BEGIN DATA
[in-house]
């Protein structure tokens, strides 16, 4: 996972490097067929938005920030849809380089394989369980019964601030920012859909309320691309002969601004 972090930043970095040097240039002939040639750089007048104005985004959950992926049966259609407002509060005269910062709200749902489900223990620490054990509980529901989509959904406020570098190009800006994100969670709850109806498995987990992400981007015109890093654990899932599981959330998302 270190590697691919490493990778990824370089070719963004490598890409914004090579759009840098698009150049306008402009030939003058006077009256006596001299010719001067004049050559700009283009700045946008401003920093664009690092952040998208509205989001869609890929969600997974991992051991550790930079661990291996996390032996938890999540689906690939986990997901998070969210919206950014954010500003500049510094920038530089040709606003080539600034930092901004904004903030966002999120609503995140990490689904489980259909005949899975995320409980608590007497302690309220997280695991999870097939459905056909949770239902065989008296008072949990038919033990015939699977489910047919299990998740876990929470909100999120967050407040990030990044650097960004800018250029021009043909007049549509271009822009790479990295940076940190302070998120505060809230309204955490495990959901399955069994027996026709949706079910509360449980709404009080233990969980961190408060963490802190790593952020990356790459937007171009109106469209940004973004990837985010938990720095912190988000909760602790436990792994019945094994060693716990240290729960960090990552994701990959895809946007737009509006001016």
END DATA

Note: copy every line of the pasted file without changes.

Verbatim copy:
[in-house]
């Protein structure tokens, strides 16, 4: 996972490097067929938005920030849809380089394989369980019964601030920012859909309320691309002969601004 972090930043970095040097240039002939040639750089007048104005985004959950992926049966259609407002509060005269910062709200749902489900223990620490054990509980529901989509959904406020570098190009800006994100969670709850109806498995987990992400981007015109890093654990899932599981959330998302 270190590697691919490493990778990824370089070719963004490598890409914004090579759009840098698009150049306008402009030939003058006077009256006596001299010719001067004049050559700009283009700045946008401003920093664009690092952040998208509205989001869609890929969600997974991992051991550790930079661990291996996390032996938890999540689906690939986990997901998070969210919206950014954010500003500049510094920038530089040709606003080539600034930092901004904004903030966002999120609503995140990490689904489980259909005949899975995320409980608590007497302690309220997280695991999870097939459905056909949770239902065989008296008072949990038919033990015939699977489910047919299990998740876990929470909100999120967050407040990030990044650097960004800018250029021009043909007049549509271009822009790479990295940076940190302070998120505060809230309204955490495990959901399955069994027996026709949706079910509360449980709404009080233990969980961190408060963490802190790593952020990356790459937007171009109106469209940004973004990837985010938990720095912190988000909760602790436990792994019945094994060693716990240290729960960090990552994701990959895809946007737009509006001016």